The Personal Data Protection Bill (RUU PDP), which regulates personal data processing in Indonesia, exempts data owners’ rights if their data are needed for the purpose of national defense and security, law enforcement, state administration, supervision of the financial or monetary sector, payment systems, or financial system stability. These exemptions are concerning because they provide the government with unfettered access to personal data.
In addition to RUU PDP, Indonesia also has restrictive data localization policies that make the Internet less accessible and secure, more costly and complicated, and less innovative. A recent study on cross-border data flows by ITIF notes that over five years, Indonesia’s gross economic output dropped by 7.8 percent while experiencing lower productivity and an increase in prices due to more stringent data restrictions from 2013-2018.
Specifically, for cloud service providers, data localization makes it impossible for them to employ cybersecurity best practices, such as through “sharding,” wherein data is spread over multiple data centers. This is particularly useful to SMEs who cannot afford to implement a robust security program.
The National Data Centre initiative, part of the legal framework for e-government services – GR 95, is an ambitious project intended to be a shared infrastructure/managed service to ensure efficiency among the Central and Local Governments. In preparation for the National Data Centre, which is targeted to be completed in 2024, Kominfo has issued two circulars that seem to be antithetical to supporting a holistic cloud computing environment for public agencies.
First, Circular 5/2020 requires all public agencies to seek Kominfo’s clearance before procuring data centers, including the ‘data center lease’ of cloud or disaster recovery centers. A second Circular – 3/2021 on the Use of Cloud for the Public Sector – indicated that cloud procurement does not require clearance. This contradicts Circular 5/2020, as cloud services can be considered a ‘data center lease’, and therefore would require Kominfo approval.
However, Kominfo’s stance for usage beyond 2021 is also unclear. Additionally, Circular 3/2021 states that while ministries and agencies “must prioritize integration into a National Data Centre, they may “use their own data centers to increase the availability and capacity of cloud computing services.” This implies that cloud is the second preferred option after the National Data Centre, which contradicts the objective of leveraging cloud services to strengthen the delivery of e-government services.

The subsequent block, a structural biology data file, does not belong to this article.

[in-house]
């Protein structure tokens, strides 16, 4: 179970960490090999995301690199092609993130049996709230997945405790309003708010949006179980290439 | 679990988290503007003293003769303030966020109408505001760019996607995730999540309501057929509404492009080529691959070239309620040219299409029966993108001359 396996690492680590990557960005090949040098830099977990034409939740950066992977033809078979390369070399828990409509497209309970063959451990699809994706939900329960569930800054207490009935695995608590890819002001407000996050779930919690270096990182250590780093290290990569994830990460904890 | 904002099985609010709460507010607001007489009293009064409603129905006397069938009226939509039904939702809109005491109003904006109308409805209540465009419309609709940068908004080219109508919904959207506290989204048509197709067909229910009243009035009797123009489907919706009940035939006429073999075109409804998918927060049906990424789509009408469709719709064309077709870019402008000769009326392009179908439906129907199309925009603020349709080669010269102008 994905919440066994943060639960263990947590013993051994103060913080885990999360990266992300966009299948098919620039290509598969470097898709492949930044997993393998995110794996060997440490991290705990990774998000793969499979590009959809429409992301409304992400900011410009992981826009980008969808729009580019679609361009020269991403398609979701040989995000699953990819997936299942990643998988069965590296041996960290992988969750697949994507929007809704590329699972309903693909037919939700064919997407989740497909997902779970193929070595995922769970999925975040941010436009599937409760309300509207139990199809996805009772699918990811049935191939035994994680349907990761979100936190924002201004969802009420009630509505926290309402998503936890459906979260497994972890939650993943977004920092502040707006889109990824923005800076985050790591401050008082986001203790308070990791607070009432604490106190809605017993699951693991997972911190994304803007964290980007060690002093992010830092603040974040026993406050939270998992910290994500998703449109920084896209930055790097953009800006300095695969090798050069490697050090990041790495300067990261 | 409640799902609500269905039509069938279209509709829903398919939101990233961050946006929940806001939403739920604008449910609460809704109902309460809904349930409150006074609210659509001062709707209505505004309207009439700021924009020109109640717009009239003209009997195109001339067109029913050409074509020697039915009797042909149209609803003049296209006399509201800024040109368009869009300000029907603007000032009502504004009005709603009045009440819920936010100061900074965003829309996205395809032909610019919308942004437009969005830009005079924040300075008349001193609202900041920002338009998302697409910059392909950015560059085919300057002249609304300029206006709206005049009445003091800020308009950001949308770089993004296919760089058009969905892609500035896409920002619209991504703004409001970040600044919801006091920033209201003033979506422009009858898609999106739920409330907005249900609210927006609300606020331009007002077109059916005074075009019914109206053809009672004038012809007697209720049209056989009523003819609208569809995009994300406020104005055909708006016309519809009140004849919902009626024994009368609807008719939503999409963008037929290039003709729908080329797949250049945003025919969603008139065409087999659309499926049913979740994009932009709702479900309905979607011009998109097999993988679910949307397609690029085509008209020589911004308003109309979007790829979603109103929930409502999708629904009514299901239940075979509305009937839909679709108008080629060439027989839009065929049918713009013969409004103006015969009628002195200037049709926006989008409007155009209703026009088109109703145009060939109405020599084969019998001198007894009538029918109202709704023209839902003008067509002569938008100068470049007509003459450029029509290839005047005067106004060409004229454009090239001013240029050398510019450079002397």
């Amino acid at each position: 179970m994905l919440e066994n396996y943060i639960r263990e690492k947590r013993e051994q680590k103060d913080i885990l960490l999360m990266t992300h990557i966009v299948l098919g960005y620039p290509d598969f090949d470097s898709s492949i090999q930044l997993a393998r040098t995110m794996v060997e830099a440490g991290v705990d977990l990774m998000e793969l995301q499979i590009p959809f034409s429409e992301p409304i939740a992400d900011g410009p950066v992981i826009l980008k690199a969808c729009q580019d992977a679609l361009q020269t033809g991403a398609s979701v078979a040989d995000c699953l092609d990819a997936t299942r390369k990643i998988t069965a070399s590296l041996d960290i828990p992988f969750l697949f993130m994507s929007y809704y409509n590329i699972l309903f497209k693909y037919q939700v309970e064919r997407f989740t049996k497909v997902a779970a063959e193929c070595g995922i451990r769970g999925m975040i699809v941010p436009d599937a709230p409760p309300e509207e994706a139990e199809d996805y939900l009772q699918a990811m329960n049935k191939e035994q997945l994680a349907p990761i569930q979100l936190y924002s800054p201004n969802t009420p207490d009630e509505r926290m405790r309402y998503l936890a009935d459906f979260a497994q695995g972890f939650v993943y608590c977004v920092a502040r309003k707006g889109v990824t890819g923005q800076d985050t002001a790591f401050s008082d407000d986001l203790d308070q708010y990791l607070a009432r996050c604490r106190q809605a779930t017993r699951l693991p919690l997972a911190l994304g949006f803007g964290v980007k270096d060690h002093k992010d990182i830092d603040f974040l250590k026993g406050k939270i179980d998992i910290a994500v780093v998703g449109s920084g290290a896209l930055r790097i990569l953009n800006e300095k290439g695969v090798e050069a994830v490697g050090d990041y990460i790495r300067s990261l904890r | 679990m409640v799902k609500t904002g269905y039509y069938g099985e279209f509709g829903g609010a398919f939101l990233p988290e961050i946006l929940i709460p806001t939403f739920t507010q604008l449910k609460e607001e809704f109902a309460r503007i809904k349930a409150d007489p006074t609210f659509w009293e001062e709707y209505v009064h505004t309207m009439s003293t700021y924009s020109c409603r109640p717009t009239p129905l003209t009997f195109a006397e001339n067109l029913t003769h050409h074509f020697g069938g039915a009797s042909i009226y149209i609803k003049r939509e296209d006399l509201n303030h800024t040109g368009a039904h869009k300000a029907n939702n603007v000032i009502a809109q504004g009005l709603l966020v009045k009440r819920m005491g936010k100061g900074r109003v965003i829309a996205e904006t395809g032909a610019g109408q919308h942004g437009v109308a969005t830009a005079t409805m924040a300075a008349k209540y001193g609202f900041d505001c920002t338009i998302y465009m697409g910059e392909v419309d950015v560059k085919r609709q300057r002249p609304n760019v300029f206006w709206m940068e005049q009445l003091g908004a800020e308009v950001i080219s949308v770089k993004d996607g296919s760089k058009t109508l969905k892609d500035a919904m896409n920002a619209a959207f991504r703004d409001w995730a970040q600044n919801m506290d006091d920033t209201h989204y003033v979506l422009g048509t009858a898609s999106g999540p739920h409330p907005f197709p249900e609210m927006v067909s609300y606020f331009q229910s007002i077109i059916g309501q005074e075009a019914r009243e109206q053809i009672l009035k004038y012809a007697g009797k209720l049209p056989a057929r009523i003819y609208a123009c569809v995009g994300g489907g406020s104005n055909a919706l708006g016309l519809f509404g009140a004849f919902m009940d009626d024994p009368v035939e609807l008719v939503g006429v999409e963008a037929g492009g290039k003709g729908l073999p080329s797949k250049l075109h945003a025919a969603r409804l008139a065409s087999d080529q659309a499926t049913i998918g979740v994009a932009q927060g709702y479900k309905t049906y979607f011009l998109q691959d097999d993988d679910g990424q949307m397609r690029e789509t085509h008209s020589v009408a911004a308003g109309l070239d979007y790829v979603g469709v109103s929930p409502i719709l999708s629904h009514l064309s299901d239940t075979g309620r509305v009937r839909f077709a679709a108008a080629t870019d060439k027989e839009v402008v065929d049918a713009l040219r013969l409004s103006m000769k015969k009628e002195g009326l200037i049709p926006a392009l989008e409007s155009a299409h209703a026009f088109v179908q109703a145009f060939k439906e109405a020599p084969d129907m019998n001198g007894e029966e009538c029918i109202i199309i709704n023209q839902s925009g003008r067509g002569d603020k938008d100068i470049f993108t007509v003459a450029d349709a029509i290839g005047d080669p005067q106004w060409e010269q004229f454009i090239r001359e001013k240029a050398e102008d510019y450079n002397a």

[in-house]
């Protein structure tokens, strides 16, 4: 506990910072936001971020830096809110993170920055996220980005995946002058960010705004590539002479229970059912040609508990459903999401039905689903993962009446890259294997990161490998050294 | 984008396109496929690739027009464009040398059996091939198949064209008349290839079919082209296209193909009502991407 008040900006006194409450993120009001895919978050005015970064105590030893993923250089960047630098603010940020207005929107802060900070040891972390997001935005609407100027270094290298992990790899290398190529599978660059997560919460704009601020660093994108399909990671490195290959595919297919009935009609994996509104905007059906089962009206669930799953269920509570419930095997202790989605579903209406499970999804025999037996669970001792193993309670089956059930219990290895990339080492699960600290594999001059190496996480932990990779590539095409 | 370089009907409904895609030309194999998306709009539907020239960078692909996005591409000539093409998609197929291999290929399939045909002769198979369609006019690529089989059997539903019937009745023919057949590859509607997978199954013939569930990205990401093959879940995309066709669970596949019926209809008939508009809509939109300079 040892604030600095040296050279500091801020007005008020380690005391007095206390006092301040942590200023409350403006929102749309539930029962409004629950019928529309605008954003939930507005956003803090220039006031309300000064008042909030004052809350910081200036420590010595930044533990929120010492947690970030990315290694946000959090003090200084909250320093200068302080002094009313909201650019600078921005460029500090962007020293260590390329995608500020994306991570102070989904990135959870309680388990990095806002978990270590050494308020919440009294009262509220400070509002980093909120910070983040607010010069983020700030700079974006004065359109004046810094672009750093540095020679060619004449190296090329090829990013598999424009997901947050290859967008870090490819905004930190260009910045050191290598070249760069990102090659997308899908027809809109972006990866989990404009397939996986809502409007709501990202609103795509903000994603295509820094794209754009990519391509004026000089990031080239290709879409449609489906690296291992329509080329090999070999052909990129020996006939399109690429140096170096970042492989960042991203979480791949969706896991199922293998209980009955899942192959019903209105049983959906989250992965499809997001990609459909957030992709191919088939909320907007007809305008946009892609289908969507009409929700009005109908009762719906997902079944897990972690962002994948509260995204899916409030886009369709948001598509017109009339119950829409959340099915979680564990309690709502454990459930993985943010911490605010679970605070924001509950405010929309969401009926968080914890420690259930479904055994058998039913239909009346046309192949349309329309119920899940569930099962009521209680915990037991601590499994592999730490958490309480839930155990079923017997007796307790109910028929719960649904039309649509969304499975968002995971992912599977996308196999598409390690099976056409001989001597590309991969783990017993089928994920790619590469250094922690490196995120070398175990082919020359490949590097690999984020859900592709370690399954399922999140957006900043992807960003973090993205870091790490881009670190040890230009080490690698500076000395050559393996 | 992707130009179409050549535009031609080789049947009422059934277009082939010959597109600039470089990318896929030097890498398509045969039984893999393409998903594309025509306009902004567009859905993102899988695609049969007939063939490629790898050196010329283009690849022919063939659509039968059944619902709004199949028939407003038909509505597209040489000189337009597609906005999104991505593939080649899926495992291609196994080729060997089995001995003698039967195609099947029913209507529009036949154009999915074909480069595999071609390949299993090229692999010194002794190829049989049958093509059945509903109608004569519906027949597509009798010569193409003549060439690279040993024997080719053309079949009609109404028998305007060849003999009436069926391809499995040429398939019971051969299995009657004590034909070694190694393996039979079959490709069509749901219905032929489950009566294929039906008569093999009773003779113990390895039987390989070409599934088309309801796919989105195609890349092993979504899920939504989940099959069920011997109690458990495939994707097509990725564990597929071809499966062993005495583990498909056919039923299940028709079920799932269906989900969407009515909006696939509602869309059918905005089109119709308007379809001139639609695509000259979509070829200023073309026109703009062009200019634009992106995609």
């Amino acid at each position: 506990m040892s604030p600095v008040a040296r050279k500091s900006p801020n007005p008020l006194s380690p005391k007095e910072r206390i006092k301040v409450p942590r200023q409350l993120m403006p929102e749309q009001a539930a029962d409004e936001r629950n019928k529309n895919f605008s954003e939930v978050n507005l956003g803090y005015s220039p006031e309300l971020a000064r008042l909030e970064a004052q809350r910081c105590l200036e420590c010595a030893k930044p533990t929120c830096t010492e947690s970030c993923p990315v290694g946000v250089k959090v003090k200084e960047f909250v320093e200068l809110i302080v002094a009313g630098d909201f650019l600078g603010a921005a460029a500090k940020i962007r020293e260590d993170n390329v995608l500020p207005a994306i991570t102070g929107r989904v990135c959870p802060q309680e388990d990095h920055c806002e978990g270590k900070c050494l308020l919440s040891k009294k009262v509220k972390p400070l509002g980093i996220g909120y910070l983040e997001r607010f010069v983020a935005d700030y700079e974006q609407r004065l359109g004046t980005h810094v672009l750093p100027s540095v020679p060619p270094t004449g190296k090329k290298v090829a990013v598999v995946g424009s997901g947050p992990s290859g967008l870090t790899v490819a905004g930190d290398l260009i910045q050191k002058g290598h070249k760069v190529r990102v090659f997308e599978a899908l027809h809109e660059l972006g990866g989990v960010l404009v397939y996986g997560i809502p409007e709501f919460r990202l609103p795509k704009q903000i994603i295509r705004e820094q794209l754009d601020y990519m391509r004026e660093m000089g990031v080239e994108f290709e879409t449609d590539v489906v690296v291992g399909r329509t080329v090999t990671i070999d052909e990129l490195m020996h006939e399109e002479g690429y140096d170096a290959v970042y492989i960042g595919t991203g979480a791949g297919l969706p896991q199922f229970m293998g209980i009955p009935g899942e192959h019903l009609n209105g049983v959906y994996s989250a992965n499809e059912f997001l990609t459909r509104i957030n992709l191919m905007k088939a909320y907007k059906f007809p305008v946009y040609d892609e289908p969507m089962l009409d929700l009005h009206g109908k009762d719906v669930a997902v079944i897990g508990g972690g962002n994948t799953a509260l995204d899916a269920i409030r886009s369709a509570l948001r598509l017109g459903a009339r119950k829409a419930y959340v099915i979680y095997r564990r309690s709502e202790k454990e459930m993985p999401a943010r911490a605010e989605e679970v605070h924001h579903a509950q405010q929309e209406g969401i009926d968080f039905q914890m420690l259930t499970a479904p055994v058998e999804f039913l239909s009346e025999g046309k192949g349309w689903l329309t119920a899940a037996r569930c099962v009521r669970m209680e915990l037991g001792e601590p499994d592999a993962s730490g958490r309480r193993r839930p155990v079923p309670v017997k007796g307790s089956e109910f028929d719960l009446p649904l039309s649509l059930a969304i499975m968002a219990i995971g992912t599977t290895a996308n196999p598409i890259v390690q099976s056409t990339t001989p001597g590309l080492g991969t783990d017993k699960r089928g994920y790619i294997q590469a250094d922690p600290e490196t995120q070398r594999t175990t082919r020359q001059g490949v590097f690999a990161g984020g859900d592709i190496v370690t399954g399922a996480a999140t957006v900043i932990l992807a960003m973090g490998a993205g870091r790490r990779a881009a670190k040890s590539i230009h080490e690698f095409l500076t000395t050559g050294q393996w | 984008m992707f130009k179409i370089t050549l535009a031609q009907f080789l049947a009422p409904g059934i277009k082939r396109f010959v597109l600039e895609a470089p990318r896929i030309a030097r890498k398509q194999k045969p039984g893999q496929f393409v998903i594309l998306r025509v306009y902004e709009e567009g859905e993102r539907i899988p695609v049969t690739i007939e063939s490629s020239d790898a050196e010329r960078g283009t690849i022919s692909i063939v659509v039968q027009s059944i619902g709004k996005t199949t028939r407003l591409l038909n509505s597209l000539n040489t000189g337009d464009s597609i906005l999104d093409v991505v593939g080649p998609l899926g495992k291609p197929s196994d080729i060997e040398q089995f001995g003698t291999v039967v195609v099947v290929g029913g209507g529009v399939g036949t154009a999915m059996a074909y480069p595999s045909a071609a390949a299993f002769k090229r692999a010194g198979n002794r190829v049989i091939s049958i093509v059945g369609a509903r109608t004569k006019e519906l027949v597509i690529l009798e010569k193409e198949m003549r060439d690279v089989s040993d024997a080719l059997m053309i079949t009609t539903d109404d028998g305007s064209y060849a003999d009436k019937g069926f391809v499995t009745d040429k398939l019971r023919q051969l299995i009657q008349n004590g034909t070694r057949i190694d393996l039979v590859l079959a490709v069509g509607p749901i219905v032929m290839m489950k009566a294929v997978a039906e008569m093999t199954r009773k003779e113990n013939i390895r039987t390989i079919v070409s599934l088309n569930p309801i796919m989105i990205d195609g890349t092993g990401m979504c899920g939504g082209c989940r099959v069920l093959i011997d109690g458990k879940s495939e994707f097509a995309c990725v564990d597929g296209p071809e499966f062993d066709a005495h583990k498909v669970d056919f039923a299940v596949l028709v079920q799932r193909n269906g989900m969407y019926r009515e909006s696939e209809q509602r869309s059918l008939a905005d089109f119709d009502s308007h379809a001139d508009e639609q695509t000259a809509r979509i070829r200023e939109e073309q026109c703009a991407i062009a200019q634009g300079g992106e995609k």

Unlocking the true potential of cloud to power Indonesia’s digital economy As policymakers and regulators seek to reap the benefits of cloud technology while managing its risks, it is
important to recognize that the legal and regulatory landscape for cloud is highly complex and as broad as the scope of the technology itself, spanning multiple industries and geographies.
Implementing a data classification policy that adheres to a risk-based data classification framework is fundamental in helping governments adopt cloud solutions. Recognizing the inherent security of the cloud architecture and the evolving nature of this technology will be critical to responsibly unlock the potential of cloud services for Indonesia’s public sector, businesses, and
Consistent, cloud-friendly policies that recognize the unique model of cloud, are aligned with industry best practices, and are harmonized with other cloud-related policies can be achieved by working closely with industry to develop regulatory frameworks that can effectively aid national efforts to stimulate the country’s cloud ecosystem and strengthen trust and participation by all stakeholders. Only then would the government be able to fully maximize the potential of cloud computing to drive the growth of the country’s economy as a whole.
Jeff Paine is managing director of Asia Internet Coalition, a trade association co-founded by eBay, Google, Nokia, Skype, and Yahoo! in 2010 to promote public policy issues about the Internet in the Asia Pacific region.Tags: